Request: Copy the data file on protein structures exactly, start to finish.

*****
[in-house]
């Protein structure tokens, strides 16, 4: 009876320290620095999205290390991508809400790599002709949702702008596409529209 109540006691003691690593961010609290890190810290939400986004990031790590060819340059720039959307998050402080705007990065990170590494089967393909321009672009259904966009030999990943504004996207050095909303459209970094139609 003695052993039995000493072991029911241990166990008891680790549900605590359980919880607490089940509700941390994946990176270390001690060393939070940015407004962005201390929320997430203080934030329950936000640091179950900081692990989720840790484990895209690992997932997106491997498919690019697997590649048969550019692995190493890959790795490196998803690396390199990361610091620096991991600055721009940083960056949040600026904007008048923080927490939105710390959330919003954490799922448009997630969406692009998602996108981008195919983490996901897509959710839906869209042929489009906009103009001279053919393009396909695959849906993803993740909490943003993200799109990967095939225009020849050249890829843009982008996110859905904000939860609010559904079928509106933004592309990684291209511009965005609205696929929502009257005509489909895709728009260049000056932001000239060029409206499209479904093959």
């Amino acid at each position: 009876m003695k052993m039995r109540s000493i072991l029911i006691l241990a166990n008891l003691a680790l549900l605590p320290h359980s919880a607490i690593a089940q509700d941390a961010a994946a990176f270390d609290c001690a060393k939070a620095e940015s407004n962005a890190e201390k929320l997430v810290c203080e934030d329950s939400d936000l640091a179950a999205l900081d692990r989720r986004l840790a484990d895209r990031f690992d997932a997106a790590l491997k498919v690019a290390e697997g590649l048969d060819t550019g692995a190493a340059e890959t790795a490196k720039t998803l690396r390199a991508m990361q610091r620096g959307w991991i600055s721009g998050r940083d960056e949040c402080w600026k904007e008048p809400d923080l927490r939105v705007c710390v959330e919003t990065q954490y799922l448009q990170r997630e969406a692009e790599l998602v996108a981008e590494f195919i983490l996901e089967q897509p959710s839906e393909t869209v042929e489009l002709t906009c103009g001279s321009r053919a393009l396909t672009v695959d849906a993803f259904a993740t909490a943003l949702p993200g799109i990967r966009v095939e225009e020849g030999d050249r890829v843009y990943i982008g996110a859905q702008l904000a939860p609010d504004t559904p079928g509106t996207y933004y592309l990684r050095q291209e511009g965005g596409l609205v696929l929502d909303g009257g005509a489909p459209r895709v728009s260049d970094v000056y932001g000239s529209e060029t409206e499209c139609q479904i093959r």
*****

[in-house]
């Protein structure tokens, strides 16, 4: 009876320290620095999205290390991508809400790599002709949702702008596409529209 109540006691003691690593961010609290890190810290939400986004990031790590060819340059720039959307998050402080705007990065990170590494089967393909321009672009259904966009030999990943504004996207050095909303459209970094139609 003695052993039995000493072991029911241990166990008891680790549900605590359980919880607490089940509700941390994946990176270390001690060393939070940015407004962005201390929320997430203080934030329950936000640091179950900081692990989720840790484990895209690992997932997106491997498919690019697997590649048969550019692995190493890959790795490196998803690396390199990361610091620096991991600055721009940083960056949040600026904007008048923080927490939105710390959330919003954490799922448009997630969406692009998602996108981008195919983490996901897509959710839906869209042929489009906009103009001279053919393009396909695959849906993803993740909490943003993200799109990967095939225009020849050249890829843009982008996110859905904000939860609010559904079928509106933004592309990684291209511009965005609205696929929502009257005509489909895709728009260049000056932001000239060029409206499209479904093959």
């Amino acid at each position: 009876m003695k052993m039995r109540s000493i072991l029911i006691l241990a166990n008891l003691a680790l549900l605590p320290h359980s919880a607490i690593a089940q509700d941390a961010a994946a990176f270390d609290c001690a060393k939070a620095e940015s407004n962005a890190e201390k929320l997430v810290c203080e934030d329950s939400d936000l640091a179950a999205l900081d692990r989720r986004l840790a484990d895209r990031f690992d997932a997106a790590l491997k498919v690019a290390e697997g590649l048969d060819t550019g692995a190493a340059e890959t790795a490196k720039t998803l690396r390199a991508m990361q610091r620096g959307w991991i600055s721009g998050r940083d960056e949040c402080w600026k904007e008048p809400d923080l927490r939105v705007c710390v959330e919003t990065q954490y799922l448009q990170r997630e969406a692009e790599l998602v996108a981008e590494f195919i983490l996901e089967q897509p959710s839906e393909t869209v042929e489009l002709t906009c103009g001279s321009r053919a393009l396909t672009v695959d849906a993803f259904a993740t909490a943003l949702p993200g799109i990967r966009v095939e225009e020849g030999d050249r890829v843009y990943i982008g996110a859905q702008l904000a939860p609010d504004t559904p079928g509106t996207y933004y592309l990684r050095q291209e511009g965005g596409l609205v696929l929502d909303g009257g005509a489909p459209r895709v728009s260049d970094v000056y932001g000239s529209e060029t409206e499209c139609q479904i093959r």